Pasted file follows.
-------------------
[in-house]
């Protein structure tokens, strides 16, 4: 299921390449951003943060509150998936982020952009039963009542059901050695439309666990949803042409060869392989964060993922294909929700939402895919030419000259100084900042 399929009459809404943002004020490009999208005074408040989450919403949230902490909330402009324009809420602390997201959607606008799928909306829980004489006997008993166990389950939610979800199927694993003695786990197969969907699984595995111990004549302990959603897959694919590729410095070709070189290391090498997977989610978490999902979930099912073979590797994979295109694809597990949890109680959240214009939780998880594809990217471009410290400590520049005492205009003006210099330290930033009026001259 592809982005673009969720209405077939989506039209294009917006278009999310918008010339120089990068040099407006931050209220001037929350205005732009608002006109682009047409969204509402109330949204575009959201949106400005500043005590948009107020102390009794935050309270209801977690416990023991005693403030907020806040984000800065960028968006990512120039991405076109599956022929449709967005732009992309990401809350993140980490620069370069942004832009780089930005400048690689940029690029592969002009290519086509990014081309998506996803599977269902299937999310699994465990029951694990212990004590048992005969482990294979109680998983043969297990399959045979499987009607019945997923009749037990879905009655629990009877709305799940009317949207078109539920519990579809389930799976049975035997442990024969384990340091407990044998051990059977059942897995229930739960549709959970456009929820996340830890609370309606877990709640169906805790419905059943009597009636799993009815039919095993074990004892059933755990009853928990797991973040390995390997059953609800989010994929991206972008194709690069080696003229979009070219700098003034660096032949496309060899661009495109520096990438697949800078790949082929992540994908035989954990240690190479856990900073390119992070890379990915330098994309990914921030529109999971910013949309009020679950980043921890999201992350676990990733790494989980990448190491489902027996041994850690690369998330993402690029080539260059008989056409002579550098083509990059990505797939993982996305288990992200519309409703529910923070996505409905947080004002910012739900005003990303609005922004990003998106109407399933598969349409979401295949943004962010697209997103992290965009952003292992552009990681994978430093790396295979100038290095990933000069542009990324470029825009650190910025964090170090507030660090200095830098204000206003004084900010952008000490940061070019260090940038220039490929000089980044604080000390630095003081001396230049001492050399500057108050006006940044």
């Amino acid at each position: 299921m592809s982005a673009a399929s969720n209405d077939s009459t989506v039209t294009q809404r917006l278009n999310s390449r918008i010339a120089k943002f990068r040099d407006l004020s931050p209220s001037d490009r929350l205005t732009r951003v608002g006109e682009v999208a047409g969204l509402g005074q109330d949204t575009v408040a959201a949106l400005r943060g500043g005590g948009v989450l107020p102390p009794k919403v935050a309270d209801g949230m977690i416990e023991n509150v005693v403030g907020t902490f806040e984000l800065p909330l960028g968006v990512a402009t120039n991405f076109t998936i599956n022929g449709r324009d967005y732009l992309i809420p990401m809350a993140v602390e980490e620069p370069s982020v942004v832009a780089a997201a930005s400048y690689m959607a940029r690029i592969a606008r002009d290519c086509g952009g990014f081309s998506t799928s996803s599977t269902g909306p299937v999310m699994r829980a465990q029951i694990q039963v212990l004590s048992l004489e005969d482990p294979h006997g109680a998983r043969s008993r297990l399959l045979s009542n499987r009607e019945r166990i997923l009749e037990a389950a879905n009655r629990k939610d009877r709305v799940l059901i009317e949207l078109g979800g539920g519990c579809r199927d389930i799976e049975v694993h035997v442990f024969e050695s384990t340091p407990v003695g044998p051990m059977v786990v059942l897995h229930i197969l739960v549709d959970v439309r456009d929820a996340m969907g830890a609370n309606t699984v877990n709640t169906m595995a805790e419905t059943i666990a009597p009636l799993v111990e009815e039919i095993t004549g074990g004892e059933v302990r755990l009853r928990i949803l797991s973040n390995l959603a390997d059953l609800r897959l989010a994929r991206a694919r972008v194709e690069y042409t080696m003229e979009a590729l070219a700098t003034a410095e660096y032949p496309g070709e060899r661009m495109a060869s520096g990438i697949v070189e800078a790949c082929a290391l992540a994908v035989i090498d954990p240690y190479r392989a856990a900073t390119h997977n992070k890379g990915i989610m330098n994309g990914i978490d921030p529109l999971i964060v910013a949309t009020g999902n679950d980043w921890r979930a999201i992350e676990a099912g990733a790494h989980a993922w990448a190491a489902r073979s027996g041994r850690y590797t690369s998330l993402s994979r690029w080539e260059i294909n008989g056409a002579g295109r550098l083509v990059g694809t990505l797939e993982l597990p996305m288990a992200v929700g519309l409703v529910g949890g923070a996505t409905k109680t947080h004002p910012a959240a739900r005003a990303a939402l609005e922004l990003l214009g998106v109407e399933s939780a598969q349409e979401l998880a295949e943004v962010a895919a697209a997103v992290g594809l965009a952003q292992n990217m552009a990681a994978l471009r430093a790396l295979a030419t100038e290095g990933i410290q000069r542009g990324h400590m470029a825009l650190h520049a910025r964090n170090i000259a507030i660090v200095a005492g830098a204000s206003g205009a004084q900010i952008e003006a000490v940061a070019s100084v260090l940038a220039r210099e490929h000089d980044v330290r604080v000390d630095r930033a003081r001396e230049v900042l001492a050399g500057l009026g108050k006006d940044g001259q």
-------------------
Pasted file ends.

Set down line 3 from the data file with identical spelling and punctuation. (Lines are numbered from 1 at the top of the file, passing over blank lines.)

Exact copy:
């Amino acid at each position: 299921m592809s982005a673009a399929s969720n209405d077939s009459t989506v039209t294009q809404r917006l278009n999310s390449r918008i010339a120089k943002f990068r040099d407006l004020s931050p209220s001037d490009r929350l205005t732009r951003v608002g006109e682009v999208a047409g969204l509402g005074q109330d949204t575009v408040a959201a949106l400005r943060g500043g005590g948009v989450l107020p102390p009794k919403v935050a309270d209801g949230m977690i416990e023991n509150v005693v403030g907020t902490f806040e984000l800065p909330l960028g968006v990512a402009t120039n991405f076109t998936i599956n022929g449709r324009d967005y732009l992309i809420p990401m809350a993140v602390e980490e620069p370069s982020v942004v832009a780089a997201a930005s400048y690689m959607a940029r690029i592969a606008r002009d290519c086509g952009g990014f081309s998506t799928s996803s599977t269902g909306p299937v999310m699994r829980a465990q029951i694990q039963v212990l004590s048992l004489e005969d482990p294979h006997g109680a998983r043969s008993r297990l399959l045979s009542n499987r009607e019945r166990i997923l009749e037990a389950a879905n009655r629990k939610d009877r709305v799940l059901i009317e949207l078109g979800g539920g519990c579809r199927d389930i799976e049975v694993h035997v442990f024969e050695s384990t340091p407990v003695g044998p051990m059977v786990v059942l897995h229930i197969l739960v549709d959970v439309r456009d929820a996340m969907g830890a609370n309606t699984v877990n709640t169906m595995a805790e419905t059943i666990a009597p009636l799993v111990e009815e039919i095993t004549g074990g004892e059933v302990r755990l009853r928990i949803l797991s973040n390995l959603a390997d059953l609800r897959l989010a994929r991206a694919r972008v194709e690069y042409t080696m003229e979009a590729l070219a700098t003034a410095e660096y032949p496309g070709e060899r661009m495109a060869s520096g990438i697949v070189e800078a790949c082929a290391l992540a994908v035989i090498d954990p240690y190479r392989a856990a900073t390119h997977n992070k890379g990915i989610m330098n994309g990914i978490d921030p529109l999971i964060v910013a949309t009020g999902n679950d980043w921890r979930a999201i992350e676990a099912g990733a790494h989980a993922w990448a190491a489902r073979s027996g041994r850690y590797t690369s998330l993402s994979r690029w080539e260059i294909n008989g056409a002579g295109r550098l083509v990059g694809t990505l797939e993982l597990p996305m288990a992200v929700g519309l409703v529910g949890g923070a996505t409905k109680t947080h004002p910012a959240a739900r005003a990303a939402l609005e922004l990003l214009g998106v109407e399933s939780a598969q349409e979401l998880a295949e943004v962010a895919a697209a997103v992290g594809l965009a952003q292992n990217m552009a990681a994978l471009r430093a790396l295979a030419t100038e290095g990933i410290q000069r542009g990324h400590m470029a825009l650190h520049a910025r964090n170090i000259a507030i660090v200095a005492g830098a204000s206003g205009a004084q900010i952008e003006a000490v940061a070019s100084v260090l940038a220039r210099e490929h000089d980044v330290r604080v000390d630095r930033a003081r001396e230049v900042l001492a050399g500057l009026g108050k006006d940044g001259q």